Friday, September 12, 2008

Yikes it's Ike

Like I said two days ago.

We won't like this Ike. Here's Dr. Jeff Master's blog:

Hurricane Ike is closing in on Texas, and stands poised to become one of the most damaging hurricanes of all time. Despite Ike's rated Category 2 strength, the hurricane is much larger and more powerful than Category 5 Katrina or Category 5 Rita. The storm surge from Ike could rival Katrina's, inundating a 200-mile stretch of coast from Galveston to Cameron, Louisiana with waters over 15 feet high.

This massive storm surge is due to the exceptional size of Ike. According to the latest wind field estimate (Figure 1), the diameter of Ike's tropical storm and hurricane force winds are 550 and 240 miles, respectively. For comparison, Katrina numbers at landfall were 440 and 210 miles, respectively. As I discussed in yesterday's blog entry, a good measure of the storm surge potential is Integrated Kinetic Energy (IKE). Ike continues to grow larger and has intensified slightly since yesterday, and the hurricane's Integrated Kinetic Energy has increased from 134 to 149 Terajoules.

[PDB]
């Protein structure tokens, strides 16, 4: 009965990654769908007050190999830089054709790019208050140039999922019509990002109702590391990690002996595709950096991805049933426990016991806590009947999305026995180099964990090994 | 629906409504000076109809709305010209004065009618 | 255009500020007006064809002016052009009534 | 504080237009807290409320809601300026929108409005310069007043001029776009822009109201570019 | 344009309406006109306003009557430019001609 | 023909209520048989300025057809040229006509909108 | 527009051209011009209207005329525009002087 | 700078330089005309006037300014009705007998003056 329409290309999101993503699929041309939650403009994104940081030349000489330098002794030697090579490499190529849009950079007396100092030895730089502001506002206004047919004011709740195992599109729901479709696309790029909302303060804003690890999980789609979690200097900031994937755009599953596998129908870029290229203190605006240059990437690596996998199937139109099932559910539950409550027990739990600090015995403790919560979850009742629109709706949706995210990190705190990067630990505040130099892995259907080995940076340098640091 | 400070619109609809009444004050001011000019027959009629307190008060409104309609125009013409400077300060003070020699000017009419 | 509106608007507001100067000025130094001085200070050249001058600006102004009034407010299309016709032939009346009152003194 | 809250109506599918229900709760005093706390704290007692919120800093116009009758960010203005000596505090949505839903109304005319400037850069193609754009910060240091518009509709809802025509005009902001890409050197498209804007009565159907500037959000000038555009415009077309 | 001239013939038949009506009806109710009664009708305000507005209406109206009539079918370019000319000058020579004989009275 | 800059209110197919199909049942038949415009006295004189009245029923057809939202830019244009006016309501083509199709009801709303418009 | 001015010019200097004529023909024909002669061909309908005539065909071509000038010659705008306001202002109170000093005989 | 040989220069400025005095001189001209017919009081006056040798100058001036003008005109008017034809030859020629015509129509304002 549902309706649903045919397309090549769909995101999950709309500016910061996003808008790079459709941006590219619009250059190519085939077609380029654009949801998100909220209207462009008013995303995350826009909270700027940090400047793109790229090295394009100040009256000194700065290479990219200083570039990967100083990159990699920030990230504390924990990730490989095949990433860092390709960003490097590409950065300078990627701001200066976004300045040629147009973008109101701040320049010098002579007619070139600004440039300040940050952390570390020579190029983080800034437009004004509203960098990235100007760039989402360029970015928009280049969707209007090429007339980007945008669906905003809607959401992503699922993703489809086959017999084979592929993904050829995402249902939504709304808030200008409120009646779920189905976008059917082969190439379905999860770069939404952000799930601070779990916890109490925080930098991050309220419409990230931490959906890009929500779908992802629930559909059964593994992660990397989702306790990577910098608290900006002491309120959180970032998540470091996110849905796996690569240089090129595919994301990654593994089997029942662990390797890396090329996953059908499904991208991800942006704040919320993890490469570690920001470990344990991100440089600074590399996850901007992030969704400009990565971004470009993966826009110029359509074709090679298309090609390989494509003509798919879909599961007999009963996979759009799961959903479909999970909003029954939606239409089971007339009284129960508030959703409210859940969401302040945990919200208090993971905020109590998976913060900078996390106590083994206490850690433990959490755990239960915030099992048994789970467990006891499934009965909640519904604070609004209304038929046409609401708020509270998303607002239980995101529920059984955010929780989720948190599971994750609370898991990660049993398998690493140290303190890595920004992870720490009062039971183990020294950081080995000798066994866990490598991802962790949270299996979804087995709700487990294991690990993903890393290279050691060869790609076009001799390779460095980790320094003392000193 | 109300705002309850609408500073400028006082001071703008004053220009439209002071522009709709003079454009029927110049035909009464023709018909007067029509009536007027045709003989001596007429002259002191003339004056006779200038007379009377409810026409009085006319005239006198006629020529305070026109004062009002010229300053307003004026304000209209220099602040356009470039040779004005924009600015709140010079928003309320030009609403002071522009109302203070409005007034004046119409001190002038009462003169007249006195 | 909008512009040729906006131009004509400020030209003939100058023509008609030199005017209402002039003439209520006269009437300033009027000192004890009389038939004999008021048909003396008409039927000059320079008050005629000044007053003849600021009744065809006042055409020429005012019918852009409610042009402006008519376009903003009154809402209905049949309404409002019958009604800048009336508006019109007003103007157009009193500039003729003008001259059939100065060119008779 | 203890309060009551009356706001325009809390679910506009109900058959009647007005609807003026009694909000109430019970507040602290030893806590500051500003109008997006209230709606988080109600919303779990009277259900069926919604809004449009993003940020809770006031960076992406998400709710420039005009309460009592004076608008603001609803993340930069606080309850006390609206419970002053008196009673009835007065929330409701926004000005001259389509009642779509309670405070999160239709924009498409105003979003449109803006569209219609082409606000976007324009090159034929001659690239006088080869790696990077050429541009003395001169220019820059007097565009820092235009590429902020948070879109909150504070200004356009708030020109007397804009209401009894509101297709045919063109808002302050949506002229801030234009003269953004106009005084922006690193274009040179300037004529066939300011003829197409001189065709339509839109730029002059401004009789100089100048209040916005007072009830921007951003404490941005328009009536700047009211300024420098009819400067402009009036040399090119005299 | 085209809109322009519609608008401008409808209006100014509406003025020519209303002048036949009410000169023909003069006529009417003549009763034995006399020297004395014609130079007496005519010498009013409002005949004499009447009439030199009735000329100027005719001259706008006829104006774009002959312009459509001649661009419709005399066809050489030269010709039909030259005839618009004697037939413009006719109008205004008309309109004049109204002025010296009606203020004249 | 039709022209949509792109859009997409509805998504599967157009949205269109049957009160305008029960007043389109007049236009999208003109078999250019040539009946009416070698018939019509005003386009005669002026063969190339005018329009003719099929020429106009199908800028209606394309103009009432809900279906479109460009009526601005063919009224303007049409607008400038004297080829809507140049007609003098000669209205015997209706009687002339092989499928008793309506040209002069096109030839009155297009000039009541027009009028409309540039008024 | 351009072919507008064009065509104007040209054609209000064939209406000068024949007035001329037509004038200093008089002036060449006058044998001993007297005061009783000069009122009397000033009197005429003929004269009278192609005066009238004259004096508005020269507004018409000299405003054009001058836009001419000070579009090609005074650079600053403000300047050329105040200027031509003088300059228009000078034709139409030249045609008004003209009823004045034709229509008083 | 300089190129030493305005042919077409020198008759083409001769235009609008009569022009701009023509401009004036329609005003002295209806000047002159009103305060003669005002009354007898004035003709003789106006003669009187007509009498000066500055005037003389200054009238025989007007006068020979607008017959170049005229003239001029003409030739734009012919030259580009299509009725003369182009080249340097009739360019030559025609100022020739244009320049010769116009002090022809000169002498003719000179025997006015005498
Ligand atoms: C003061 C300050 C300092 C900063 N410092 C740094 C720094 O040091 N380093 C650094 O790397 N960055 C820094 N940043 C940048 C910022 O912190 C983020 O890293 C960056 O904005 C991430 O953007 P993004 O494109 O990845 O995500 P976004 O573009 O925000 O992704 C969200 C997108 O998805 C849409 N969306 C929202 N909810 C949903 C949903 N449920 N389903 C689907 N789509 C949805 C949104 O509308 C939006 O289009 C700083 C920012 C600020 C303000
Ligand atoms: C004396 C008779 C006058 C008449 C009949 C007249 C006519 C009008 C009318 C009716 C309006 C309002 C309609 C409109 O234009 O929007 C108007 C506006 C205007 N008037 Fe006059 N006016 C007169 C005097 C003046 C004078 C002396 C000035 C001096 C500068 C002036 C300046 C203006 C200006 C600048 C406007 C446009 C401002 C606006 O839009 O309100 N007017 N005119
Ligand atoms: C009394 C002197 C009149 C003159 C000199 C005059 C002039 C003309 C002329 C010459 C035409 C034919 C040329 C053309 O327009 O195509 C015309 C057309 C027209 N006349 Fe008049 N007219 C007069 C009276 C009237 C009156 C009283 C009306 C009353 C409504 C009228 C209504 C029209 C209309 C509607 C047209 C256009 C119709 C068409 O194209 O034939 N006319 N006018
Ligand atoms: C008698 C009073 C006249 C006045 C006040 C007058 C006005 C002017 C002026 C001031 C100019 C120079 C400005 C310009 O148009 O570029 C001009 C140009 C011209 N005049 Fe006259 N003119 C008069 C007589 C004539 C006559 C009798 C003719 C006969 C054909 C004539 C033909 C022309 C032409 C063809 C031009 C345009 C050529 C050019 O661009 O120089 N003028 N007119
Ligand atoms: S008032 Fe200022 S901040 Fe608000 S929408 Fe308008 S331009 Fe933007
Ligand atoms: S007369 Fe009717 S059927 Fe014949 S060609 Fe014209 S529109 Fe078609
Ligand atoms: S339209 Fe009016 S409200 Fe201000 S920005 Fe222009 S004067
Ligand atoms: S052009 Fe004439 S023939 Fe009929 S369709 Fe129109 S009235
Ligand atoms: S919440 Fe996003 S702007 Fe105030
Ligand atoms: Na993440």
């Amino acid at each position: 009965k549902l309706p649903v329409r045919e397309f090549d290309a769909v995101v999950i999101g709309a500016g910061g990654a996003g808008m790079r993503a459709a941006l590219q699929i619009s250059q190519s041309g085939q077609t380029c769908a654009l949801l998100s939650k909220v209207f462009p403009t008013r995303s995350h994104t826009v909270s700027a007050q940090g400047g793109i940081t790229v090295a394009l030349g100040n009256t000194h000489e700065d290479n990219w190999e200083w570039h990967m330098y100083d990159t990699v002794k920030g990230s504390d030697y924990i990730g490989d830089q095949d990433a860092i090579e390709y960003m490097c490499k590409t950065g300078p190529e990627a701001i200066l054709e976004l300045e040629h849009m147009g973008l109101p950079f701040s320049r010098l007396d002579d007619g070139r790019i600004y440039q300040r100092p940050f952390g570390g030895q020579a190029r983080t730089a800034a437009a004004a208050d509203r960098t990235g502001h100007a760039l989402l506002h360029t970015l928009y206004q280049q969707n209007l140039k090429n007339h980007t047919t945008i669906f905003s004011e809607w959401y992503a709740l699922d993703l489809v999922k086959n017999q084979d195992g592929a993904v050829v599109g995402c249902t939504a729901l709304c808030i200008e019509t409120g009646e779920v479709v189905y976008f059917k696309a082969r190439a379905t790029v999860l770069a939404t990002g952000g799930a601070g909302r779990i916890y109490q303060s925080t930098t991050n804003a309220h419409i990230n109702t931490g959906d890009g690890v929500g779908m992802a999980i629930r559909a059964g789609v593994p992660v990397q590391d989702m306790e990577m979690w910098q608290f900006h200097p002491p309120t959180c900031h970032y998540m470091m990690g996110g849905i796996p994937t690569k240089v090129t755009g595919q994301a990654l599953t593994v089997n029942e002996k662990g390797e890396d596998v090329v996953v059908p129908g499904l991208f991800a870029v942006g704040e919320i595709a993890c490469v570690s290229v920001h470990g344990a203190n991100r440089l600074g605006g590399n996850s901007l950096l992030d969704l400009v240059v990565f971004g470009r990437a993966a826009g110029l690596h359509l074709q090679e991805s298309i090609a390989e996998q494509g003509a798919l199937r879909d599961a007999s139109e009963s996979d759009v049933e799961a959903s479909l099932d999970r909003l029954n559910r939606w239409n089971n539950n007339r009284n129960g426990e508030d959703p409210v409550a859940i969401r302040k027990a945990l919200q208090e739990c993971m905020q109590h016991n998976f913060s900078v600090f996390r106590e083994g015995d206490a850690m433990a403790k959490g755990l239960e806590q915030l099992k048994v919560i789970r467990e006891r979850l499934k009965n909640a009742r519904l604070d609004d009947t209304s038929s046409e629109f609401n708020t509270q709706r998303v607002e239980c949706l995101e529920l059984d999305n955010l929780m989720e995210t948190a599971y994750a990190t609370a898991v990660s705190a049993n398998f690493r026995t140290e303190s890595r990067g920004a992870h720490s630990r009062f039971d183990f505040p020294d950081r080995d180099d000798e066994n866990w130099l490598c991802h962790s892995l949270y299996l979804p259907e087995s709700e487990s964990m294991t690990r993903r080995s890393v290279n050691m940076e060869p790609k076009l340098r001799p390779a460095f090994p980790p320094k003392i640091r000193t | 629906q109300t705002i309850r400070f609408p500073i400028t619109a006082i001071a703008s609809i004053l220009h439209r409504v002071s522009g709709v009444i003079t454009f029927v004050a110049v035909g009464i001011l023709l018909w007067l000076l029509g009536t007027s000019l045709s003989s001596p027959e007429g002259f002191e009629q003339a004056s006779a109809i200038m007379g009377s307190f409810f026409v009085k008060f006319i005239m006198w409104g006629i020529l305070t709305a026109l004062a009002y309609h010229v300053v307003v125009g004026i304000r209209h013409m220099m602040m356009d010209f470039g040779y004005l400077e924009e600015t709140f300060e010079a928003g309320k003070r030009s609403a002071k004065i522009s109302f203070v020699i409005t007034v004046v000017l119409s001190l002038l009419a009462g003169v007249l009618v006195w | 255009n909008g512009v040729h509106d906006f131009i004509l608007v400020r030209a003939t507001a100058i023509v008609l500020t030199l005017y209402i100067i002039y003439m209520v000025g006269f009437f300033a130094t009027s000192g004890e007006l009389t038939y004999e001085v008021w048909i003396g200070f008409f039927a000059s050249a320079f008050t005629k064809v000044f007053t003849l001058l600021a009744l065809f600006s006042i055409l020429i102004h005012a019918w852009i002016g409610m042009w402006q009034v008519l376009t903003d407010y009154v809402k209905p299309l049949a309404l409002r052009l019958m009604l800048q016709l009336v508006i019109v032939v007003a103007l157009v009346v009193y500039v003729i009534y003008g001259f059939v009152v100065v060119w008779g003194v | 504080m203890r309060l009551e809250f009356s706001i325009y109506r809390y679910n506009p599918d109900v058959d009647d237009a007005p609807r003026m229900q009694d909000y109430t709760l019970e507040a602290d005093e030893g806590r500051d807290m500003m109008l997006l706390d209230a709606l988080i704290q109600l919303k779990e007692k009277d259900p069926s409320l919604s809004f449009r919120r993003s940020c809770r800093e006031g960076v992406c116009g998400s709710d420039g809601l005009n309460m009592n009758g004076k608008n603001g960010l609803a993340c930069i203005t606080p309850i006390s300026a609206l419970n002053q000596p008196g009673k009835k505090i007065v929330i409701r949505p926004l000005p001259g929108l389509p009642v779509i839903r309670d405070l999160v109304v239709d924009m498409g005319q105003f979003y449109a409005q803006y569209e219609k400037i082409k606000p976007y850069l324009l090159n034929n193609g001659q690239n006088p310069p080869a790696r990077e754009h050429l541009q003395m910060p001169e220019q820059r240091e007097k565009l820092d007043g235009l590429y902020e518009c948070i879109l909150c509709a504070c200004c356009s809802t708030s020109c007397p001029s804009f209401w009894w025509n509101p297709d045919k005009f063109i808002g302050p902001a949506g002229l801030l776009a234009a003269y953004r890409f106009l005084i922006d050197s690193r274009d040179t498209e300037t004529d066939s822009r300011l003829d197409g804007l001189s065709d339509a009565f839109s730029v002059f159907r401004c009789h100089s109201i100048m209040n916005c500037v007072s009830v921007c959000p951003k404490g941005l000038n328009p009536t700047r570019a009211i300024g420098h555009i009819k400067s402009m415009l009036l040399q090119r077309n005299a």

This is 30% higher than Katrina's total energy at landfall.

All this extra energy has gone into piling up a vast storm surge that will probably be higher than anything in recorded history along the Texas coast. Storm surge heights of 20-25 feet are possible from Galveston northwards to the Louisiana border.

The Texas storm surge record is held by Hurricane Carla of 1961. Carla was a Category 4 hurricane with 145 mph winds at landfall, and drove a 10 foot or higher storm surge to a 180-mile stretch of Texas coast. A maximum storm surge of 22 feet was recorded at Port Lavaca, Texas. (more)

Folks in Houston are hunkering down. I think I would dump my food in the frig and the freezer and get the heck out of dodge right now.

But a lot of other folks are going to get hit with a giant surge tonight. Galveston is likely going under water.

Yikes, it's Ike

and we won't like it.

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oz note: surge was under 14 feet in most places. Galveston and surrounding areas did not receive the 20 foot wall of water that was predicted



Anonymous Anonymous said...

We may be about to face the worst environmental disaster in history. Though wind damage should be minimal (for a hurricane) the flooding of the petrochemical industry is going to be spread throughout the coastal farmlands and the big thicket. The "bathtub ring" of oil/chemical scum and human waste left after the surge recedes will be monumental. I only hope that everyone pays attention - there are some who still believe we need more of this insanity spread around the rest of the country - God forbid.

10:25 AM  

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